Reform in the Age of jackson

“From about 1825 until the outbreak of the civil war in 1861, the atmosphere in the nation was one of reform” (Boardman, 122). There were five major reform movements present in 19th century America. There was the Utopianism/Communitarian Movement, which established an ideal society away from present politics. Educational reforms were important in the fact of creating taxes to support the public school system, higher education for adults, and mandatory education and attendance. The Temperance Movement preached of abstinence from alcohol and the Woman’s Rights Movement was to improve the life of women politically, socially, and economically. It also included the strive for women’s suffrage rights. Humanitarianism was improving the lives of those less fortunate. This movement also included and was closely related to the Abolition Movement. A great deal of the spirit to reform could be credited to the Enlightenment period of the 18th century, which was still influential in America. More recent though, was the period of Romanticism, which emphasized the goodness of nature and human kind. “To all this was added the democratic spirit of equality and the goal of Utilitarianism: the achievement of the greatest happiness for the greatest number” (Boardman, 123).
Secular communities arose in the mid 1800’s. The goal of these communities was to establish a new social order in society. They were religious and secular colonies where the entire population of the community shared property and work. They used idealistics as their model rather than radical doctrines.
The Harmony Society was originally established in 1805 in the county Butler, Pennsylvania. Later, in 1814, the society moved to Indiana, and then moved again to Economy, Pennsylvania in 1825. Robert Owen founded the Society of New New Harmony, Indiana in 1825. This colony was to be a self-sufficient community, which was to exist without any currency. Other similar non-religious societies were Nashoba, Tennessee (1825) and the Zoar Community, which was founded in 1817 and lasted until 1898.
The majority of these communal societies were religiously affiliated. John Humphrey Noyes founded the Perfectionists in 1839 in Vermont. They later moved to Onieda, New York where they were most prosperous in the business of steel and silverware. The Hopedale Community was founded in Massachusetts in 1842 and lasted until 1932. Bishop Hill Colony in Illinois dates from 1848-1862. The Mormon Community, which was the most successful of the religious communal societies has a long history starting with Joseph Smith and his unearthing of the gold tablets. He used these tablets to write the Book of Mormon in 1827, and later in 1830 he founded a church in Kirtland, Ohio. Shortly after they relocated to Independence, Missouri where they met hostile feelings causing them to move once more to Nauvoo, Illinois. By 1844, Nauvoo was the largest city and most prosperous in Illinois. But feelings of distrust surfaced once again and in June of 1844, Joseph Smith and his brother were arrested after they proclaimed the doctrine of polygamy as part of the Mormon order a year before. A mob broke out and Smith and his brother were lynched. Brigham Young took control of the Mormon society after their deaths and began to move his people to Great Salt Lake, Utah. By the fall of 1847, 1,800 people had arrived in their new location. When Congress created the Utah territory shortly after in 1850, they named Young the presiding governor there.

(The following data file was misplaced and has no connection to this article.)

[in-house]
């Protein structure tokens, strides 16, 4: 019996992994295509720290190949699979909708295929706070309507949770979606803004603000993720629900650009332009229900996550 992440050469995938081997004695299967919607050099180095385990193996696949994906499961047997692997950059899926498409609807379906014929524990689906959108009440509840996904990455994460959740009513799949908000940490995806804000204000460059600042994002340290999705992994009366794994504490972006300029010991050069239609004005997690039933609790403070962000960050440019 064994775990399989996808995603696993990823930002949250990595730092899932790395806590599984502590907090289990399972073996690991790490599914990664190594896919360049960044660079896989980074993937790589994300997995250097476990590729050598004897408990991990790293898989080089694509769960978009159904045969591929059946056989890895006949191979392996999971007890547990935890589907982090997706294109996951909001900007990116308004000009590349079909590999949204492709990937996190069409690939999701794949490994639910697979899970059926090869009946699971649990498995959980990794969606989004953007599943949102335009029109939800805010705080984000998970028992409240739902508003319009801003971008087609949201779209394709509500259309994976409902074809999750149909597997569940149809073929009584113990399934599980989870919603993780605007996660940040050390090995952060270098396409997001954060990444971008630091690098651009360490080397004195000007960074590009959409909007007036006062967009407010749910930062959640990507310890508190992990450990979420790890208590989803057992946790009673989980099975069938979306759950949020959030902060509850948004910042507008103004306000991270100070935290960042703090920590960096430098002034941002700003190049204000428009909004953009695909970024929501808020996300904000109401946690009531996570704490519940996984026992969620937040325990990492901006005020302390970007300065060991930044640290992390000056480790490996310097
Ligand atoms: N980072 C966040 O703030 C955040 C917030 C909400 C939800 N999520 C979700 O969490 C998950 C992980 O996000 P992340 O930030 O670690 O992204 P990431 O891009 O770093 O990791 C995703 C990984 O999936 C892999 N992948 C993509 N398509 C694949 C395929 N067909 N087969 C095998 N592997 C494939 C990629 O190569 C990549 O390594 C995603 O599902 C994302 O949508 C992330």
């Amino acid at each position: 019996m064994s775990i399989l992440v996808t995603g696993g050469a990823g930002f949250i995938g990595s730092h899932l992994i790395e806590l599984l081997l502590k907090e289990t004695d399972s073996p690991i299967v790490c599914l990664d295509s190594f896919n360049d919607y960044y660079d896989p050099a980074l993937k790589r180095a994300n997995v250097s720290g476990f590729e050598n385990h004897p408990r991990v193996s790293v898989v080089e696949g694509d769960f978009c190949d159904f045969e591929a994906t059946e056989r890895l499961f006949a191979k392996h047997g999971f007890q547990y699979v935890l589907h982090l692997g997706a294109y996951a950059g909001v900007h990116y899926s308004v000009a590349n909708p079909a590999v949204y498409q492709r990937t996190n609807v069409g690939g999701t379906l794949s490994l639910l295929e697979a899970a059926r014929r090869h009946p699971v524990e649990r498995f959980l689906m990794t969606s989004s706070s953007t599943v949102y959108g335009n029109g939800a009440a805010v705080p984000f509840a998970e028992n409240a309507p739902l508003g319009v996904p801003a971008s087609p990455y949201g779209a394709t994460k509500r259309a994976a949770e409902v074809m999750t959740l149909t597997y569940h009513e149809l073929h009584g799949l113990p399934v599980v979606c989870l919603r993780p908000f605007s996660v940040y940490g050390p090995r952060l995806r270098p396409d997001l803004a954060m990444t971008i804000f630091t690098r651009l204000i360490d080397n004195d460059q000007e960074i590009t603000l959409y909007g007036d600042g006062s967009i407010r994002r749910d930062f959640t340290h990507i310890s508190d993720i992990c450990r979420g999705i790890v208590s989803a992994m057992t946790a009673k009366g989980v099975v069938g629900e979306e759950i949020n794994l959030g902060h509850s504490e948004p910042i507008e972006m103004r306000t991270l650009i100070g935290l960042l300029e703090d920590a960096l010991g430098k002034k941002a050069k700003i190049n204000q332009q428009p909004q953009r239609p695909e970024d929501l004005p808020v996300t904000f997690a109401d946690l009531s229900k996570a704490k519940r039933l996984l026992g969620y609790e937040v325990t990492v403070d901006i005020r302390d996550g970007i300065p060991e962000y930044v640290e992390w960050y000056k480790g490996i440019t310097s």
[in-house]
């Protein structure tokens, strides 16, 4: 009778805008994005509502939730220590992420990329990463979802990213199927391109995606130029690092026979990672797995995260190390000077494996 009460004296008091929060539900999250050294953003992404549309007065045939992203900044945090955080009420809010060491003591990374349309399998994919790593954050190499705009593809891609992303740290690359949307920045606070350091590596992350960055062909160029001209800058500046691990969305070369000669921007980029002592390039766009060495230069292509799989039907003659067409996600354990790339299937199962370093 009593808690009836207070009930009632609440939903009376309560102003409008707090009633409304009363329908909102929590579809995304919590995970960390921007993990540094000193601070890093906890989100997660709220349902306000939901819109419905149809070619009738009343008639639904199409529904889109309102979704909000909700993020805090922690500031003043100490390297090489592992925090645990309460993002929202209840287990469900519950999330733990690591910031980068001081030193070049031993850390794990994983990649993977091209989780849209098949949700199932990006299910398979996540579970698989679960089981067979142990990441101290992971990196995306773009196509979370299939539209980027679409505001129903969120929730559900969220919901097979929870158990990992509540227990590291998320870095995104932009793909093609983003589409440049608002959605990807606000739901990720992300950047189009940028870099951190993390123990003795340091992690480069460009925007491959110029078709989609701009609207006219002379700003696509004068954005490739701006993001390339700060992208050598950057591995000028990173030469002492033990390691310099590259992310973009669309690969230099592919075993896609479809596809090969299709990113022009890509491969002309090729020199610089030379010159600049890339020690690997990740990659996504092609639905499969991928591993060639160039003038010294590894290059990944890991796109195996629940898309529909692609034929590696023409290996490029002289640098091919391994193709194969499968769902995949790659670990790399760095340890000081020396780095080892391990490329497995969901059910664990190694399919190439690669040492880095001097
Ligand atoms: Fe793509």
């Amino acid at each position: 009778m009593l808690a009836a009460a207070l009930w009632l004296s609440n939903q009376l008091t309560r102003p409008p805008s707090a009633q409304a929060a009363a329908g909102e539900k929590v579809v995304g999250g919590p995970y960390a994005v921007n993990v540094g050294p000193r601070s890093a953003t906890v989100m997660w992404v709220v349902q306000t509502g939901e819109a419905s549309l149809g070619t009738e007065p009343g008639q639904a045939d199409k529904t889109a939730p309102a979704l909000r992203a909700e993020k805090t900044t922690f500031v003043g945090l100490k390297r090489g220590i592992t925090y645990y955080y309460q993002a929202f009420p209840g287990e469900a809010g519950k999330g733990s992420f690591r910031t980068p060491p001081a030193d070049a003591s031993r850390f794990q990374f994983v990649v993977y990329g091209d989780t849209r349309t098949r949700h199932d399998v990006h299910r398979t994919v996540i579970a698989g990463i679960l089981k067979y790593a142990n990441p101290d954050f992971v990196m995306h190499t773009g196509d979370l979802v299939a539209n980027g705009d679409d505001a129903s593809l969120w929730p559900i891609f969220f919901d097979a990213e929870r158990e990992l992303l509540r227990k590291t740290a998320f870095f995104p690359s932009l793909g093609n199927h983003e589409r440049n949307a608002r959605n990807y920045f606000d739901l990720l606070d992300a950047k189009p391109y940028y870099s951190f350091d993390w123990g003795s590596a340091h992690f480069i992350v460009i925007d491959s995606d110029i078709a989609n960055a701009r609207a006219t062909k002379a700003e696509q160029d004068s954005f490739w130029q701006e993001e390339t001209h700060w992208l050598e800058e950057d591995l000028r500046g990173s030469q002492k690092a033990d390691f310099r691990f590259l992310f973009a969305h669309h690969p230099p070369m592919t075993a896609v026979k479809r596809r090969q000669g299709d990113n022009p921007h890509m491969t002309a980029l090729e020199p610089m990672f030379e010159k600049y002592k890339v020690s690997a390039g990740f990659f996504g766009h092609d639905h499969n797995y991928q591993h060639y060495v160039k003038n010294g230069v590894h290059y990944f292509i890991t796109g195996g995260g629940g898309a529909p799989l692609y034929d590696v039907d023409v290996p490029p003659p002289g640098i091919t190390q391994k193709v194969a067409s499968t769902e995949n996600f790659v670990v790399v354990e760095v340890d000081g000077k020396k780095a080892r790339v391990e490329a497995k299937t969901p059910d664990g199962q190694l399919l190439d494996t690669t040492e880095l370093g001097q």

During the mid- 1800’s the European theorist Charles Fourier was inspiring America. He was a French social philosopher. He believed in organizing people in to economic units called phalanxes with an agricultural basis. Albert Brisbane, who studied under Fourier for some time, founded the community of Red Bank, New Jersey. This was a society where the members chose their salaries according to the “repulsiveness” of the occupation. This meant that a privy cleaner would earn more than a schoolteacher. But the most famous of the Fourieristic Societies was Brook Farm founded by George Ripley, which lasted from 1841-1847 in West Roxbury, Massachusetts. Brook Farm was transcendentalist in orientation and it rejected society standards and enlightenment thought. The individual and the mystery of nature were important in the society and it was modeled around the thoughts of famous thinkers such as Ralph Waldo Emerson, Henry David Thoreau, Nathaniel